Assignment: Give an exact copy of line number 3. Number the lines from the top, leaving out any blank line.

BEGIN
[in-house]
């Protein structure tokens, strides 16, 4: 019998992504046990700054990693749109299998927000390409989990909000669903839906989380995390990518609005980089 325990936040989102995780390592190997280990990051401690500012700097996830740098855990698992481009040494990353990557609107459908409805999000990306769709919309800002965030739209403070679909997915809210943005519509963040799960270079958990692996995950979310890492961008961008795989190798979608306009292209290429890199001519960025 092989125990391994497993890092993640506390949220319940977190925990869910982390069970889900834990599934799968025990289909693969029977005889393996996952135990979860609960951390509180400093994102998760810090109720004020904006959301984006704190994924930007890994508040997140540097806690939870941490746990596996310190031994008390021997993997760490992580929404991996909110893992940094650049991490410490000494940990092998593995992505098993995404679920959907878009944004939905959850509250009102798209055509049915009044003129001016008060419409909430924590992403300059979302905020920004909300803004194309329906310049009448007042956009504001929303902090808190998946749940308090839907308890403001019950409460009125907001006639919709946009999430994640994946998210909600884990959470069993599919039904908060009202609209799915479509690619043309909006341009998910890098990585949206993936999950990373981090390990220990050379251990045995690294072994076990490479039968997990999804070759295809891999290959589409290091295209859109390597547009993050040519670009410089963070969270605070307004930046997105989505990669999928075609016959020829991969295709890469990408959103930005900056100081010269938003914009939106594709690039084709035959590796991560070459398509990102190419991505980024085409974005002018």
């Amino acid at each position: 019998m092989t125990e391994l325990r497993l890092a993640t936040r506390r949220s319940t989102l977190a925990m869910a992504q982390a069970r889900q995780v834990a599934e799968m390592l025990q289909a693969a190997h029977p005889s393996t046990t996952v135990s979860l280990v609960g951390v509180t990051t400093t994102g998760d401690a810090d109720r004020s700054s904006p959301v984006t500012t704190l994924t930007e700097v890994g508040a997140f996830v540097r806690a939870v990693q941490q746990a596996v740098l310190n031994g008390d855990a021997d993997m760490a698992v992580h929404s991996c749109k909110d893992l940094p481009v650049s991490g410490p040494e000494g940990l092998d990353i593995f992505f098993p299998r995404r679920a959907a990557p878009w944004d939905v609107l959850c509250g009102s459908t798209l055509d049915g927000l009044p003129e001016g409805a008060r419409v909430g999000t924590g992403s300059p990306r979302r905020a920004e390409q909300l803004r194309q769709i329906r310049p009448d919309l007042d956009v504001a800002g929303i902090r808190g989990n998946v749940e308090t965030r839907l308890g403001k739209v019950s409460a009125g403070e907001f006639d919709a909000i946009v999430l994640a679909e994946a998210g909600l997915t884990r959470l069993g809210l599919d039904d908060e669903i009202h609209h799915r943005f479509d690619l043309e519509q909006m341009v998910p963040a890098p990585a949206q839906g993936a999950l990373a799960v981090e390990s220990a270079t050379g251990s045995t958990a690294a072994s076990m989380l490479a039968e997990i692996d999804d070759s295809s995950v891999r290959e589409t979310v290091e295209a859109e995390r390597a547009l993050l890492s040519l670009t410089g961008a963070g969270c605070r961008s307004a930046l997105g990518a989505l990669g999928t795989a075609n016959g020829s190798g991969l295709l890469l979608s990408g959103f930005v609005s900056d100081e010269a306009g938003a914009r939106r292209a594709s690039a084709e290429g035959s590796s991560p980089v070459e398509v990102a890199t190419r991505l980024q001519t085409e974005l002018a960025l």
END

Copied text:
């Amino acid at each position: 019998m092989t125990e391994l325990r497993l890092a993640t936040r506390r949220s319940t989102l977190a925990m869910a992504q982390a069970r889900q995780v834990a599934e799968m390592l025990q289909a693969a190997h029977p005889s393996t046990t996952v135990s979860l280990v609960g951390v509180t990051t400093t994102g998760d401690a810090d109720r004020s700054s904006p959301v984006t500012t704190l994924t930007e700097v890994g508040a997140f996830v540097r806690a939870v990693q941490q746990a596996v740098l310190n031994g008390d855990a021997d993997m760490a698992v992580h929404s991996c749109k909110d893992l940094p481009v650049s991490g410490p040494e000494g940990l092998d990353i593995f992505f098993p299998r995404r679920a959907a990557p878009w944004d939905v609107l959850c509250g009102s459908t798209l055509d049915g927000l009044p003129e001016g409805a008060r419409v909430g999000t924590g992403s300059p990306r979302r905020a920004e390409q909300l803004r194309q769709i329906r310049p009448d919309l007042d956009v504001a800002g929303i902090r808190g989990n998946v749940e308090t965030r839907l308890g403001k739209v019950s409460a009125g403070e907001f006639d919709a909000i946009v999430l994640a679909e994946a998210g909600l997915t884990r959470l069993g809210l599919d039904d908060e669903i009202h609209h799915r943005f479509d690619l043309e519509q909006m341009v998910p963040a890098p990585a949206q839906g993936a999950l990373a799960v981090e390990s220990a270079t050379g251990s045995t958990a690294a072994s076990m989380l490479a039968e997990i692996d999804d070759s295809s995950v891999r290959e589409t979310v290091e295209a859109e995390r390597a547009l993050l890492s040519l670009t410089g961008a963070g969270c605070r961008s307004a930046l997105g990518a989505l990669g999928t795989a075609n016959g020829s190798g991969l295709l890469l979608s990408g959103f930005v609005s900056d100081e010269a306009g938003a914009r939106r292209a594709s690039a084709e290429g035959s590796s991560p980089v070459e398509v990102a890199t190419r991505l980024q001519t085409e974005l002018a960025l």